Maisie Dobbs

Created by Jacqueline Winspear

In her spawling, ambitious eponymously-titled historical novel, we first meet MAISIE DOBBS, a young working class girl in 1920s England with a love of books and learning. Once, a long time ago (much of the book flashes back to her younger years), Maisie worked as a housemaid for social activist Lady Rowan Compton, who took the young girl under her wing, rewarding her with an education. Maise eventually earned a degree from Cambriodge, but then World War One came along, throwing a spanner into the works. Instead of furthering her education, Maisie found herself working as a Voluntary Aid Detachment nurse. In the years following the war, Maisie was hired by her Lady’s good friend, Maurice Blanche, a rather well-known forensic scientist, philosopher and investigator who runs a private detective agency.

The meticulously researched debut opens in early 1929, with Maisie just having opened her own Trade and Personal Investigations office in Bloomsbury. Not so much a mystery, perhaps, as the story of a woman and her life and times (although there is a juicy little mystery in it, all about WWI vets and a possible cover-up by the British Army). Maisie is a appealingly intuitive and compassionate detective, and the book received all sorts of praise for its piercing and evocative treatment of the Great War and its tragic and sustained aftermath.

By the sequel, 2004’s Birds of a Feather, Maisie is a full-fledged private detective, complete with her own office and a brass nameplate on the door which reads “Maisie Dobbs, “Psychologist and Investigator,” and the series has thundered on, leaping from strength to strength, now firmly entrenched in the Second World War; a personal, sort of eyewitness social history of the U.K. not unlike that of Walter Mosley’s Easy Rawlins.

Jacqueline Winspear was born and raised in England and later worked in publishing and as a marketing communications consultant in the U.K. before emigrating to the United States. She now lives in California.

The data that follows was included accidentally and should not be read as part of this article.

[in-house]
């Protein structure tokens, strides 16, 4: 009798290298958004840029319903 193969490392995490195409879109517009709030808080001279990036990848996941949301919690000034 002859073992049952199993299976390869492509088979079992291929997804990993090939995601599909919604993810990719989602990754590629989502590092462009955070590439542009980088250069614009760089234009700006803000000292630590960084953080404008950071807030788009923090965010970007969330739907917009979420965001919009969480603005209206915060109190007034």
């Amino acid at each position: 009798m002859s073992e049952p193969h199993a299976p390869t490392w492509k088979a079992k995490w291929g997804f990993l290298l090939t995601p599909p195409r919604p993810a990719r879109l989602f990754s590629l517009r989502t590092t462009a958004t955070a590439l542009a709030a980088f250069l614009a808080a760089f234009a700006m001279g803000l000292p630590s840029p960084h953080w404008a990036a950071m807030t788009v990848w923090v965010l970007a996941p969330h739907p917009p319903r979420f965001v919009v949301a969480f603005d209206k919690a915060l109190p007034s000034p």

• “… a delightful mix of mystery, war story and romance set in WWI-era England.”
    — Publishers Weekly
  • “Winspear does a beautiful job of re-creating the atmosphere and class strata of early-20th-century England, while never overburdening her story with details. Dedicating this novel to her grandparents, both of whom were injured during World War I, the author keenly explores the lasting damage that was inflicted on soldiers long before post-traumatic stress disorder became a catchphrase. But, as its title makes clear, Maisie Dobbs focuses on one woman and her development as an innovative and forward-thinking individual. Much less time is spent here exploring her actual detective work, and that’s unfortunate. It would have been interesting to observe the nuances of investigating a crime in a society so ruled by sex, class and social structures. Still, Maisie proves to be an engaging and original character. Now that her background has been fully revealed, perhaps we’ll see more of her detection practices in the future.”
    — Cindy Chow, The Rap Sheet



  • This Time Next Year We’ll Be Laughing (2020, by Jacqueline Winspear) | Buy this book | Buy the audio | Kindle it!
    The author spills the beans of her hardscrabble childhood in post-war Kent, in a moving, heart-rending memoir that makes clear where many of the themes and concerns of Maisie came from.
Report respectfully submitted by Kevin Burton Smith.

One thought on “Maisie Dobbs

  1. I’ve read a few of these…and really like them. I enjoy the time period setting, and have looked for others in the same timeframe. Nice to “get away” from some of the current timeframe hard violence often found in today’s crime fiction.

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